Employee: Joseph Halama
Employer: Mestek, Inc.
Innsurer: Mestek, Inc.
Board No.: 05735296

(Judges Carroll, Levine and McCarthy)

Michael E. Kokonowski, Esq., for the employee
Sheila Annand Carey, Esq., for the self-insurer

CARROLL, J. The self-insurer appeals an award of § 34A permanent and total incapacity benefits not claimed by the employee. We agree that § 34A should not have been ordered, and reform the award to properly reflect the claimed § 34 temporary total incapacity benefits. We summarily affirm the judge's finding that the employee is totally incapacitated.

Joseph Halama, sixty-four years old at the time of decision, graduated from high school in Poland and came to the United States in 1962. "He understands a lot of English but was aided by an interpreter at the hearing." (Dec. 2.)

Mr. Halama was initially paid benefits starting in 1998 due to problems he was having with pain in his hands and shoulders, after working as a pipe flarer for several years. He was switched to an assembly line due to this problem, and in an earlier decision the judge found that § 35 partial incapacity benefits were due to the employee as a result of the change in jobs and resulting cut in pay.

Mr. Halama continued to work at the assembly line until January of 2001, when he accepted a layoff due to lack of suitable work. He has not worked since. However, the employer offered him a return to his job on the assembly line in June 2001. Id. Mr. Halama declined, saying that he could no longer perform that job, and that even at the time of his layoff he was having trouble performing it because the line was too fast. (Dec. 3.)

At a conference on the employee's claim for § 34 benefits beginning January 13, 2001, the judge ordered § 35 partial incapacity benefits. Both sides appealed to a full evidentiary hearing. (Dec. 2.)

The judge made the following findings based upon the § 11A medical examiner's opinion:

Dr. Eui Chung, the impartial examiner, diagnoses Mr. Halama as suffering from arthritis of the hands, especially the thumbs, which was exacerbated over the years by his work as a pipe flarer. That cumulative strain remains one of the two causes of his disability. (Dep. p. 22, lines 4-12; p. 20, line 18 to p. 21, line 2). He suggests the pain in the thumbs and hands continues to worsen due to the progression of the arthritis (Dep. p. 12, line 16 to p. 13, line 4) and as a result he is now disabled from employment that requires any significant lifting of more than a few pounds because of lack of strength and power in his grip. He should therefore avoid any lifting, and as a result his work capacity is "very minimal". (Dep. p. 22, line 24 to p. 23, line 14). In fact, [Dr. Chung] opines that Mr. Halama has "lost the practical function of both hands for any gainful work." (Stat. Ex. #1, page 3.)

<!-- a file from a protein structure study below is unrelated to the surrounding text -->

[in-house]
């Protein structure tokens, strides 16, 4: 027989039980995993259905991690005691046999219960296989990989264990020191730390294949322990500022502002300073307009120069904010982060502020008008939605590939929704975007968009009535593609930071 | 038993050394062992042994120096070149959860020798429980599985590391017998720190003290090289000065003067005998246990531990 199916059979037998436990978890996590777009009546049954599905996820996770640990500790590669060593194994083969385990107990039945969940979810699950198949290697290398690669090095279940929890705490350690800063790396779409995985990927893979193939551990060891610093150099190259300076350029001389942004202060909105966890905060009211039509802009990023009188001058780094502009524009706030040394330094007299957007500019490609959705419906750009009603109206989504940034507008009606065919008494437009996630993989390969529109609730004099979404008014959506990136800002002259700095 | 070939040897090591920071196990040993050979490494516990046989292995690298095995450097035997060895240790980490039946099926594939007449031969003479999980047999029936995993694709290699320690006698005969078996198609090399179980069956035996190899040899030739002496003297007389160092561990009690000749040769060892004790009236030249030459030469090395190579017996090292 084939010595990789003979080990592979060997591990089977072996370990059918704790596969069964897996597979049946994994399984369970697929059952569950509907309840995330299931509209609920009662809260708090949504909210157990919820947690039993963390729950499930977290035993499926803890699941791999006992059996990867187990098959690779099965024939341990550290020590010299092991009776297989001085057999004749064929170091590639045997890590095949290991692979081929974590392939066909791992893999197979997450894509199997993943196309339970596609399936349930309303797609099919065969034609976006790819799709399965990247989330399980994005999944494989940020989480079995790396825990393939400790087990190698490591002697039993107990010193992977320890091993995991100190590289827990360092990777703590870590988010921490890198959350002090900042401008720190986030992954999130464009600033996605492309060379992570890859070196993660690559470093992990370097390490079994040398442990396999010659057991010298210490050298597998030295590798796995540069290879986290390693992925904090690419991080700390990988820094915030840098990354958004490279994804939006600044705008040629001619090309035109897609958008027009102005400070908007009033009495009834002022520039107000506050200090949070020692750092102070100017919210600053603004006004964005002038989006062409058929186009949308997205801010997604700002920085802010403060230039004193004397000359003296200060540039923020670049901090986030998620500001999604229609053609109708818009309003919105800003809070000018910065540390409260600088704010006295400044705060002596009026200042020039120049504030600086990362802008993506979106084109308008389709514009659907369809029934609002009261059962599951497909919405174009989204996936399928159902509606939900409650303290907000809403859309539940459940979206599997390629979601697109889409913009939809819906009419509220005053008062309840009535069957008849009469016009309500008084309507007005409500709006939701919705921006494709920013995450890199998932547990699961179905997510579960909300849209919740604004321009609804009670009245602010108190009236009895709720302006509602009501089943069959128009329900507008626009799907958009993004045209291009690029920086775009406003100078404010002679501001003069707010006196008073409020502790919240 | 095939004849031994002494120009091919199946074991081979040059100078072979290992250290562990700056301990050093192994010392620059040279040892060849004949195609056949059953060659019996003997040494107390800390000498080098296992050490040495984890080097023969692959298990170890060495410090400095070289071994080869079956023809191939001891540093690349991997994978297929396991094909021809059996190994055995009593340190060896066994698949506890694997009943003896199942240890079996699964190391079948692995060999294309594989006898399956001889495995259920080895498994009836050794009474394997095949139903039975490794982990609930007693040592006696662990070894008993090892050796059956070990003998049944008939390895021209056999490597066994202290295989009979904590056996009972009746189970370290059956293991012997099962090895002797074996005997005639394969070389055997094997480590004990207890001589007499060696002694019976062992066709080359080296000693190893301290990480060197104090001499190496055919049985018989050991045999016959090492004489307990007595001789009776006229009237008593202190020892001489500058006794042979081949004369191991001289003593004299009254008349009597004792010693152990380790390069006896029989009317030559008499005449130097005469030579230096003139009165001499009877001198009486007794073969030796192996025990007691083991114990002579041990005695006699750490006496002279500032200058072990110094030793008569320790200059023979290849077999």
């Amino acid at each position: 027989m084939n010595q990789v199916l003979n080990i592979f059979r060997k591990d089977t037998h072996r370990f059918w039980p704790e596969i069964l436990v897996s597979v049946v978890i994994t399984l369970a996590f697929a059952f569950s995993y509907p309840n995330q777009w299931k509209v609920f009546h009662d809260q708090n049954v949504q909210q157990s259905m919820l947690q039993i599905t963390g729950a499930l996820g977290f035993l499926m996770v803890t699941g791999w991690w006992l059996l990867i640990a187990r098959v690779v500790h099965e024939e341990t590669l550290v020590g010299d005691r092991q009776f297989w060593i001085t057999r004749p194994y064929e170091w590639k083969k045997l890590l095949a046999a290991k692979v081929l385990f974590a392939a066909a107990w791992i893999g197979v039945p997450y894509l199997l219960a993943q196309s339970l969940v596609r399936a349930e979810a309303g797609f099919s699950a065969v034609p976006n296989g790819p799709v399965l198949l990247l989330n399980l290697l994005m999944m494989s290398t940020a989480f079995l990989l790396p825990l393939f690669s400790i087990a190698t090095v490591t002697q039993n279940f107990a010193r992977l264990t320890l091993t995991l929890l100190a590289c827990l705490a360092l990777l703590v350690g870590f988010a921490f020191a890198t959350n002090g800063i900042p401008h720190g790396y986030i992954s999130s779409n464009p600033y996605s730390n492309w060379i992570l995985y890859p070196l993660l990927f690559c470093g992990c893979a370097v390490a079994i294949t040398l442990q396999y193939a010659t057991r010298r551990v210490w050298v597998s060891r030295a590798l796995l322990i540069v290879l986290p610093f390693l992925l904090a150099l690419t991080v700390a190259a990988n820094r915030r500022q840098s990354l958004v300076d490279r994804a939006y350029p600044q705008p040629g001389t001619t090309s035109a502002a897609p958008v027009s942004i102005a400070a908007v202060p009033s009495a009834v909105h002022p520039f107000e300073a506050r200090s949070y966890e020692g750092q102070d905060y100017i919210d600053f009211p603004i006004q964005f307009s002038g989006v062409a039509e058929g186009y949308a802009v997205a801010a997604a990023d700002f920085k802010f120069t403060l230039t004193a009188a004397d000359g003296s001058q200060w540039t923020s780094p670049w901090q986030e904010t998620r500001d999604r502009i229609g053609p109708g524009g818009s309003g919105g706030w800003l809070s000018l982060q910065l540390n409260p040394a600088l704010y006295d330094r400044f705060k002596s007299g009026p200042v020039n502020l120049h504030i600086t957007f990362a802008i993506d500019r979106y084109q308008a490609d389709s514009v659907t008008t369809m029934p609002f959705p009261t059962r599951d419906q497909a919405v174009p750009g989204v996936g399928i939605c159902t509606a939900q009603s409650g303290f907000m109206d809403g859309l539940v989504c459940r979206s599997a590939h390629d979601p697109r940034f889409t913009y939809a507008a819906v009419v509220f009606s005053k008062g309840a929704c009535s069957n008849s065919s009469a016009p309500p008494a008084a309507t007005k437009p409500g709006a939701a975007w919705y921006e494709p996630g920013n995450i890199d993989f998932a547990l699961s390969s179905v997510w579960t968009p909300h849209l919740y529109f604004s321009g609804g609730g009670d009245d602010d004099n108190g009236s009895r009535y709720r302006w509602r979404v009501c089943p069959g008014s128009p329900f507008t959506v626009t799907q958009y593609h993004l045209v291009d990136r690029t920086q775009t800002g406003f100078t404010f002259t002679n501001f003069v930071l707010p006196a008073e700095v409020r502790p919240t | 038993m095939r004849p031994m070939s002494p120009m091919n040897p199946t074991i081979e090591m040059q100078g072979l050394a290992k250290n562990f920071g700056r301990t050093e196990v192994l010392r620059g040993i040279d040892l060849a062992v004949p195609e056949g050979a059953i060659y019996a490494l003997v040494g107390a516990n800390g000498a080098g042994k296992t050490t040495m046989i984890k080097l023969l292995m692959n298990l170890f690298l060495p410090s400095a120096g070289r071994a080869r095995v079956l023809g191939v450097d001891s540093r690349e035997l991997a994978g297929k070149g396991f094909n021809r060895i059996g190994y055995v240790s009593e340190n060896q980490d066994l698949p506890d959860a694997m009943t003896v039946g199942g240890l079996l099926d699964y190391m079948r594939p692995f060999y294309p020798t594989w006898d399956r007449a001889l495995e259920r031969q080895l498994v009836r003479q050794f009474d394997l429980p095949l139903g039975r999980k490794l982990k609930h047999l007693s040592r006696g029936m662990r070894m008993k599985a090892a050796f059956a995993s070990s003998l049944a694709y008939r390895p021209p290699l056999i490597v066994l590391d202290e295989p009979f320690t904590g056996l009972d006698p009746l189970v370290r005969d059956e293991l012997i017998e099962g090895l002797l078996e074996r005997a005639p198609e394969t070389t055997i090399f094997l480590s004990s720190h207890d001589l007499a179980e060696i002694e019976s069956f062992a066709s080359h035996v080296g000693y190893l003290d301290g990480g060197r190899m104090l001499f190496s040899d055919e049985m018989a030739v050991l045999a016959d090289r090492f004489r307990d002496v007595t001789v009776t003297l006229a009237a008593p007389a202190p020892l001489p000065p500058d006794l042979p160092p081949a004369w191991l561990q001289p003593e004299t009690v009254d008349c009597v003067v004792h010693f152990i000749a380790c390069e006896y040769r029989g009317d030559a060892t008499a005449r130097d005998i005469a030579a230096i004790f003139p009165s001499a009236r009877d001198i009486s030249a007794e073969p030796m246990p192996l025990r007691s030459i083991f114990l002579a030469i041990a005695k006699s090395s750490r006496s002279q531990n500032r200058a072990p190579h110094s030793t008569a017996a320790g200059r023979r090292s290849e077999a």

(Dec. 3.)

Further, based on the opinion of the impartial medical examiner and the employee's testimony, the judge found as follows:

Mr. Halama had a deteriorating condition that had previously required him to accept a lighter duty job. Even there, however, the deterioration in his thumbs continued to increase his pain. I find credible his complaints that even at the time of his layoff the pain was becoming too great to deal with. This testimony is corroborated by the opinion of the impartial physician, who recognizes that the pain would likely continue to worsen, and that the employee has lost the practical function of his hands.

Given Mr. Halama's age, his limited work history, and his limited English skills, I do not see where he could now find employment without the "practical function" of his hands.

(Dec. 3-4.)

Although the employee claimed only § 34 temporary total incapacity benefits beginning January 13, 2001, (Dec. 1, 2; Employee Exh. 1), the judge awarded § 34A permanent and total incapacity benefits. (Dec. 4.) The award of § 34A benefits cannot stand. As the self-insurer correctly argues, "[w]here there is no claim and, therefore, no dispute, we conclude that the judge strayed from the parameters of the case and erred in making findings on issues not properly before [him]." (Self-insurer brief, 5 quoting Gebeyan v. Cabot's Ice Cream, 8 Mass. Workers' Comp. Rep. 101, 103 (1994).) As it was improper for the judge in Medley v. E.F. Hauserman Co., 14 Mass. Workers' Comp. Rep. 327 (2000), to award § 34A benefits where no such claim was filed and no motion to amend or join the issue of § 34A was made, so it is here. As such, "the judge erred when he expanded the parameters of the dispute." Burgos v. Superior Abatement, Inc., 14 Mass. Workers' Comp. Rep. 183, 185 (2000), citing Ruiz v. Unique Applications, 11 Mass. Workers Comp. Rep. 399 (1997).

However, because the judge's finding of total incapacity is fully supported by the evidence, we amend the decision to award § 34, leaving for another day a determination of entitlement under§ 34A. 1 Reformed so as to award § 34 rather than § 34A benefits, the decision is affirmed. Pursuant to § 13A(6), the insurer is ordered to pay an attorney's fee of § 1,273.54.

So ordered.

Martine Carroll
Administrative Law Judge

Frederick E. Levine
Administrative Law Judge

William A. McCarthy
Administrative Law Judge

Filed: May 23, 2003


1 As the self-insurer points out in footnote 1 of its brief, since this case was heard, the appeals court has determined that exhaustion of § 34 is not required in order to claim § 34A. Slaters' Case, 55 Mass. App. Ct. 326 (2002). The employee does remain "free to bring a new claim under § 34A." Medley, supra at 330.